Chapter

Afterword What Has Philosophy to Learn from Tort Law?

BERNARD WILLIAMS

in The Philosophical Foundations of Tort Law

Published in print July 1997 | ISBN: 9780198265795
Published online March 2012 | e-ISBN: 9780191682971 | DOI: http://dx.doi.org/10.1093/acprof:oso/9780198265795.003.0022
Afterword What Has Philosophy to Learn from Tort Law?

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Philosophy might learn from tort law the difference between practical reality and philosophical frivolity. J. L. Austin was disposed to give that answer. Austin said that it was common sense or, perhaps, ordinary language, and one reason he sometimes gave for this judgement was a quasi-evolutionary one. This chapter presents what it calls a quasi-evolutionary account of the strength of some legal concepts and distinctions, the Picture. The Picture is without doubt highly idealised. There are perhaps two main directions from which this suggestion may come. One objection is that the Picture overestimates the effects of legal argument. The idea here is that cases are decided on the basis of external values or principles – such as wealth maximisation, utility, or equal freedom – and that the legal arguments and the concepts invoked in them (fault, negligence, intention, proximity of causation, or whatever) are, at the limit, merely rhetorical decorations.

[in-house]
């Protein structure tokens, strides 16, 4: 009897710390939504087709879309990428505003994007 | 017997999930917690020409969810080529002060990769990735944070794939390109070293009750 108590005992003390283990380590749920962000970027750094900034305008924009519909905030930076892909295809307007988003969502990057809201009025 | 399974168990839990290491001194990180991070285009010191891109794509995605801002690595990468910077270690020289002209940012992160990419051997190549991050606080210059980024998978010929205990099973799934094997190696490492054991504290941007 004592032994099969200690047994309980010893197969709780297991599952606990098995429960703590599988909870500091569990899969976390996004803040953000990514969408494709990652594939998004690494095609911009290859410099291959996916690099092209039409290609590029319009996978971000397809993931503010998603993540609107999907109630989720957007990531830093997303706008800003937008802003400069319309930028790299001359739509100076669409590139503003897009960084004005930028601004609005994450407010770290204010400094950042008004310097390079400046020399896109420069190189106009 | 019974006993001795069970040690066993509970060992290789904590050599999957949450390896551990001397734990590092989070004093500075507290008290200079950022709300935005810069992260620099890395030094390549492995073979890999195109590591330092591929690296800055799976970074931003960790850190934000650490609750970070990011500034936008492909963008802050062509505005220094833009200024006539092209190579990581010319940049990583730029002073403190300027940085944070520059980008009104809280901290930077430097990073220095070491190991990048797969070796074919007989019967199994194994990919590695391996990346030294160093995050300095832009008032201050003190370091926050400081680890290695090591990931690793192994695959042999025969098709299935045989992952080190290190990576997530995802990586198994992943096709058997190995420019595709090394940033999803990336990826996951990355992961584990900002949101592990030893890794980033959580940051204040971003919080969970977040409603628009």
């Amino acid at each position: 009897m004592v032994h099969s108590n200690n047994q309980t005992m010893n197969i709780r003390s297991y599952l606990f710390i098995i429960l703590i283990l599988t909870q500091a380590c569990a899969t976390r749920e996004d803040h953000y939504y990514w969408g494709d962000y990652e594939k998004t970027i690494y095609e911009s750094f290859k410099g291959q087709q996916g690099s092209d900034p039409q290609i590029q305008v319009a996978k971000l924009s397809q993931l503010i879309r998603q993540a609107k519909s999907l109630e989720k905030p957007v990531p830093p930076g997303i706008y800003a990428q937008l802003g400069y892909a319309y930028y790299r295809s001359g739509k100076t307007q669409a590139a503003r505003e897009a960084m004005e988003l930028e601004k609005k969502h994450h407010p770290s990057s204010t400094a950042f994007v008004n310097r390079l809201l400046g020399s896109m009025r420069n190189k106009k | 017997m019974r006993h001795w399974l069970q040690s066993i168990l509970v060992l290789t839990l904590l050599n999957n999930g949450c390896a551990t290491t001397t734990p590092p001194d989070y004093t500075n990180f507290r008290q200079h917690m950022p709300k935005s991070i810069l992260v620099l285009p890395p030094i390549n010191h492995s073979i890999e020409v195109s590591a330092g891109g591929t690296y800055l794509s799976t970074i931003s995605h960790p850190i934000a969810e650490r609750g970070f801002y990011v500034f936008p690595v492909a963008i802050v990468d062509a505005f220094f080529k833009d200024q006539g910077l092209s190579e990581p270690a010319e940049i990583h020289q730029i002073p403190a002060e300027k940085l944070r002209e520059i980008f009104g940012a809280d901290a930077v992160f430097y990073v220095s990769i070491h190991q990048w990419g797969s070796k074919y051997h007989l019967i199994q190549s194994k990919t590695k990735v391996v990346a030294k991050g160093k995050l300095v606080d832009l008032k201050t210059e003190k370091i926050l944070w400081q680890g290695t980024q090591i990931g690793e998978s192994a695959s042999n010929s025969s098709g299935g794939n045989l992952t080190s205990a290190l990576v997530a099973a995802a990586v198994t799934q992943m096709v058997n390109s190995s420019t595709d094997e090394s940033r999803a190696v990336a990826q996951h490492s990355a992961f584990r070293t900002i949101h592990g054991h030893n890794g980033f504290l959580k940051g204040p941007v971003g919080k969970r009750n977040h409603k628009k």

Keywords: philosophy; tort law; J. L. Austin; legal argument; wealth maximisation; utility; equal freedom; fault; negligence; intention

Chapter.  5264 words. 

Subjects: Jurisprudence and Philosophy of Law

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